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Mochitsuki Tradition: Mochi Making the Old School Way


Like turkey on Thanksgiving for Americans, a “must have” for Japanese and Nikkei around the world on New Year’s Day is a nice, warm bowl of ozoni, also known as “mochi soup.”

Bowl of ozoni (included mochi, mizuna, kombu, Japanese mushroom, and chicken in a shoyu-flavored chicken broth). Photo courtesy of Soji Kashiwagi.

But unlike Thanksgiving, where there’s no threat of bad luck or misfortune if you don’t eat turkey, ozoni on New Year’s is loaded with good luck symbolism.

Eat your New Year’s ozoni (so say the Japanese dating back centuries) and you will have good luck, longevity, and happiness for the rest of the year. Miss your ozoni and well…let’s just say that’s a risk most do not wish to take.

What started in Japan has been carried on by generations of Nikkei from California to South America to everywhere in between. If it’s January 1, we all know it’s time for ozoni.

And so there we were—all 24 of our family and friends gathered together at my parent’s house in Loomis, California on New Year’s Day 2011—with chopsticks in hand, mochi in the bowl, and delicious ozoni happily in our stomachs. Bring on the New Year!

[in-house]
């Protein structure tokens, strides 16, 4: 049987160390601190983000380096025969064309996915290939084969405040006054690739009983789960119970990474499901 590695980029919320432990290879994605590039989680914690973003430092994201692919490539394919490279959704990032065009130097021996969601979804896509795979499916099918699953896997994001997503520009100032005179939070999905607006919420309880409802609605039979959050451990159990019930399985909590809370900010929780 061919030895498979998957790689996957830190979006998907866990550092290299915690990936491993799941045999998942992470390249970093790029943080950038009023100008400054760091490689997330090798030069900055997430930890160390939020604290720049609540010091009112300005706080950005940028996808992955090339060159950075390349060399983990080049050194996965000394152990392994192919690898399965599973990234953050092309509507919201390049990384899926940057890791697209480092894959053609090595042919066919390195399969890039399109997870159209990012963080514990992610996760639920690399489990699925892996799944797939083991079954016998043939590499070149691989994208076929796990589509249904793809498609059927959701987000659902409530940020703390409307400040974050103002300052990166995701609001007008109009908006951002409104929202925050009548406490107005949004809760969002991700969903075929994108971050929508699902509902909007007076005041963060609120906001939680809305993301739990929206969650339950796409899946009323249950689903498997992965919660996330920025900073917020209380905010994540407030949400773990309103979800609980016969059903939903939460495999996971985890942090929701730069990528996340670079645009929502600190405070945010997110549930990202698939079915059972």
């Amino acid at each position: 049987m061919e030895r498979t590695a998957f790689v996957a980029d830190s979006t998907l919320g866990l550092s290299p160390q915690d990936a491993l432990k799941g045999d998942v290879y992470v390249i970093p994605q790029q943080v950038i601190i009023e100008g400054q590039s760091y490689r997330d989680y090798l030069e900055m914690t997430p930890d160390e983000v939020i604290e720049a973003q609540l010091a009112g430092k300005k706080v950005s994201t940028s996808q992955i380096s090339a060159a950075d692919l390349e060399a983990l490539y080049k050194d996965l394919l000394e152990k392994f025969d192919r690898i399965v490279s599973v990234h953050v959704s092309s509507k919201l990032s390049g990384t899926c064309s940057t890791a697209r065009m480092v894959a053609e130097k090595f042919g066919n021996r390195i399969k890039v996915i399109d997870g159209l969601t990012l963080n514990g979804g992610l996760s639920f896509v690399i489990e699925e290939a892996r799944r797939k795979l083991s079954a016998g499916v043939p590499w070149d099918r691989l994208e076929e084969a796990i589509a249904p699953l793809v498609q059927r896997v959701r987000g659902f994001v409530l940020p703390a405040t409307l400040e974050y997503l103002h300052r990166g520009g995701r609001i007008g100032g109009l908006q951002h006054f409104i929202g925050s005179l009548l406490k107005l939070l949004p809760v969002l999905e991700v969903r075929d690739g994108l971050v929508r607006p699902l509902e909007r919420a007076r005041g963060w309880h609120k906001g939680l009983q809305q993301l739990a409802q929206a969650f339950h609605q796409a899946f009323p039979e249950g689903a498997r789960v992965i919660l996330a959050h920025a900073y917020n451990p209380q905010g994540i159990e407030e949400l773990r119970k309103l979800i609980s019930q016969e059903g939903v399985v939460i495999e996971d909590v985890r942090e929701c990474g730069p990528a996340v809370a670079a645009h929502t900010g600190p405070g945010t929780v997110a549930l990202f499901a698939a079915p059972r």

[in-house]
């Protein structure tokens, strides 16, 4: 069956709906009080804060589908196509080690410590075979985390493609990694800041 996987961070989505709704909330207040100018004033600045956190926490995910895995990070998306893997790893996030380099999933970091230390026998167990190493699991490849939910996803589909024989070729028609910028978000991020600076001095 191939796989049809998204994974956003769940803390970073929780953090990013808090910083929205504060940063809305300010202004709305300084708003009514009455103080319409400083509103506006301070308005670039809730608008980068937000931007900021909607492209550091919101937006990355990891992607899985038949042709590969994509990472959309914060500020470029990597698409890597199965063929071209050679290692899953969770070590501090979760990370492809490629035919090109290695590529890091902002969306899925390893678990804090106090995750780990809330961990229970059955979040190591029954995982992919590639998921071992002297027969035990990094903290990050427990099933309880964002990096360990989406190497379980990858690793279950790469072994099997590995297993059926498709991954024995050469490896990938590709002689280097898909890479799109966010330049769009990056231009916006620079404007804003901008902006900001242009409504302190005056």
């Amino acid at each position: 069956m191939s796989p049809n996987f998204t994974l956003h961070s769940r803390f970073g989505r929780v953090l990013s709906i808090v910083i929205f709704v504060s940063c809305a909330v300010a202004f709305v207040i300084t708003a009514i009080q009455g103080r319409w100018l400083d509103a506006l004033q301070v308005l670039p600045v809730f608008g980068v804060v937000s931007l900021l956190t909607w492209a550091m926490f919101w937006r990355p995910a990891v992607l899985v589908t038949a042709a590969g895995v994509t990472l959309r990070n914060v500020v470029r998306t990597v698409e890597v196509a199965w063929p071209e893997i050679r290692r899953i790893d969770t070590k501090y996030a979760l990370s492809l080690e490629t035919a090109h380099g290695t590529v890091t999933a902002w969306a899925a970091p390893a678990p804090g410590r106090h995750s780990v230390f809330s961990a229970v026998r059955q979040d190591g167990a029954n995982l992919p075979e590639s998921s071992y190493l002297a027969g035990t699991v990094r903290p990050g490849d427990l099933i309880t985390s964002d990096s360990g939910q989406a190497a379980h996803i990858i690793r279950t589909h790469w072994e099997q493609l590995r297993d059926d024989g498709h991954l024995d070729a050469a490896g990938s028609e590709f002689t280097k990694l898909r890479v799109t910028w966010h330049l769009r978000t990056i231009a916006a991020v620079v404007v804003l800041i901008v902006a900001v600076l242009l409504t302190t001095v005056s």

Ozoni bowls lined up and ready for serving. Photo courtesy of Soji Kashiwagi.

Soji Kashiwagi's cousin, Teruko Nimura, enjoys her mochi on New Year's Day. Her niece, Celia, has a mouthful of mochi as well. Photo courtesy of Soji Kashiwagi.

But wait, I’ve skipped a step or three here. Ozoni recipes and ingredients vary depending on which region your ancestors came from in Japan. But the one common denominator that every bowl of ozoni must have is the sweet rice cake known as “mochi.”

Hiroshi Shimizu. Photo courtesy of Rita Takahashi.

And if you make your mochi the “old school” hand-pounded way, you know how much work goes into good luck, longevity, and happiness for the new year. It’s not only work, it’s a full day of back-breaking, heavy-lifting work-work. (That’s right…it’s double the trouble “work-work.”)

Of course, for those who aren’t into hard, manual, physical labor, you can buy your mochi at the local Japanese market or a “manju-ya.” In California, you can find fresh mochi for the New Year at manju stores in San Francisco, Sacramento, San Jose, and Los Angeles. All are made in huge quantities, and manufactured by industrial strength mochi-making machines.

And that’s fine if you like your mochi machine-made. But if you’re into old-fashioned tradition and culture, and enjoy eating the smoothest, tastiest mochi made with tons of “kimochi,” the only place to get your mochi is from a mochitsuki.

In Nikkei communities in California and across the country, the annual mochitsuki still takes place in Japanese American churches, Japantowns, and at the homes of Japanese American families.

In the old days, our Nisei elders will tell you, Japanese families would get together for mochitsuki just before New Year’s, spend the day pounding, shaping and socializing, and then would split 300 pounds of mochi three ways.